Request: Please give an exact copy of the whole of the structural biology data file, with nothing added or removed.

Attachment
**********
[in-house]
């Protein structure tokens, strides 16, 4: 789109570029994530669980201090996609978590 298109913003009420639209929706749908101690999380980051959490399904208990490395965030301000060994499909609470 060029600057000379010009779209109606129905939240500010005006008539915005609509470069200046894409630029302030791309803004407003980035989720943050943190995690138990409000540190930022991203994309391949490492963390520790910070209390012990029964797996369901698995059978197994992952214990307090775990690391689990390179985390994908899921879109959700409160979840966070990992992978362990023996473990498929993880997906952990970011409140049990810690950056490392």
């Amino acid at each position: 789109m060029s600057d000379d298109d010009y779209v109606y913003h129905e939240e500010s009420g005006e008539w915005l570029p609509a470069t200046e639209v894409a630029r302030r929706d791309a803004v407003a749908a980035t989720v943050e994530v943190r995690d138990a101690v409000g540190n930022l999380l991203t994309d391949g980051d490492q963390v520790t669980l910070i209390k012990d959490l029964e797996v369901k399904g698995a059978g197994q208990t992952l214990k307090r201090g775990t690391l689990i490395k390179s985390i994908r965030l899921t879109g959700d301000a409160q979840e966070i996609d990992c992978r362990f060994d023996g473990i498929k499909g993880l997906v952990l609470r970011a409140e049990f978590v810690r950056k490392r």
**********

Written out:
[in-house]
């Protein structure tokens, strides 16, 4: 789109570029994530669980201090996609978590 298109913003009420639209929706749908101690999380980051959490399904208990490395965030301000060994499909609470 060029600057000379010009779209109606129905939240500010005006008539915005609509470069200046894409630029302030791309803004407003980035989720943050943190995690138990409000540190930022991203994309391949490492963390520790910070209390012990029964797996369901698995059978197994992952214990307090775990690391689990390179985390994908899921879109959700409160979840966070990992992978362990023996473990498929993880997906952990970011409140049990810690950056490392």
């Amino acid at each position: 789109m060029s600057d000379d298109d010009y779209v109606y913003h129905e939240e500010s009420g005006e008539w915005l570029p609509a470069t200046e639209v894409a630029r302030r929706d791309a803004v407003a749908a980035t989720v943050e994530v943190r995690d138990a101690v409000g540190n930022l999380l991203t994309d391949g980051d490492q963390v520790t669980l910070i209390k012990d959490l029964e797996v369901k399904g698995a059978g197994q208990t992952l214990k307090r201090g775990t690391l689990i490395k390179s985390i994908r965030l899921t879109g959700d301000a409160q979840e966070i996609d990992c992978r362990f060994d023996g473990i498929k499909g993880l997906v952990l609470r970011a409140e049990f978590v810690r950056k490392r």